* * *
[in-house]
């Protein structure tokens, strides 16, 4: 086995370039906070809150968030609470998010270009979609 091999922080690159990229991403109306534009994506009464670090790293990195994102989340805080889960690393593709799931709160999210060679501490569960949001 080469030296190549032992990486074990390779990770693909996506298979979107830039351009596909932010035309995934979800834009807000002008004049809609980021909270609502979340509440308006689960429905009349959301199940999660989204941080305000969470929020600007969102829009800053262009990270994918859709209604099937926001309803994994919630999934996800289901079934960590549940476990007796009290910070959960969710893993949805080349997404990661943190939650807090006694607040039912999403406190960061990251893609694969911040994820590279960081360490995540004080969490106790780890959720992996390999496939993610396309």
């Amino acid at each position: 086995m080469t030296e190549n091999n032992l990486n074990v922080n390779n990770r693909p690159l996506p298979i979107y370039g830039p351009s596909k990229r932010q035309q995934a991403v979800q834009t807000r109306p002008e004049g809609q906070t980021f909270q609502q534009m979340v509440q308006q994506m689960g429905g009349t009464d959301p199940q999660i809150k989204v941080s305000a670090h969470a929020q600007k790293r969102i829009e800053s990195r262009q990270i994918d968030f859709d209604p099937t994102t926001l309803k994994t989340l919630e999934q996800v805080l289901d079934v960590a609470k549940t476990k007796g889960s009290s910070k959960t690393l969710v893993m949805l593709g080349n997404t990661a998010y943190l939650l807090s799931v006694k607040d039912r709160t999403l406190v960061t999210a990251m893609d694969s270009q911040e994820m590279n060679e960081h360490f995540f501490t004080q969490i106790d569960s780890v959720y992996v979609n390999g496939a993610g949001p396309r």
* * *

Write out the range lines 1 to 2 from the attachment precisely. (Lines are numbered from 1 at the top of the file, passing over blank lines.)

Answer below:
[in-house]
């Protein structure tokens, strides 16, 4: 086995370039906070809150968030609470998010270009979609 091999922080690159990229991403109306534009994506009464670090790293990195994102989340805080889960690393593709799931709160999210060679501490569960949001 080469030296190549032992990486074990390779990770693909996506298979979107830039351009596909932010035309995934979800834009807000002008004049809609980021909270609502979340509440308006689960429905009349959301199940999660989204941080305000969470929020600007969102829009800053262009990270994918859709209604099937926001309803994994919630999934996800289901079934960590549940476990007796009290910070959960969710893993949805080349997404990661943190939650807090006694607040039912999403406190960061990251893609694969911040994820590279960081360490995540004080969490106790780890959720992996390999496939993610396309």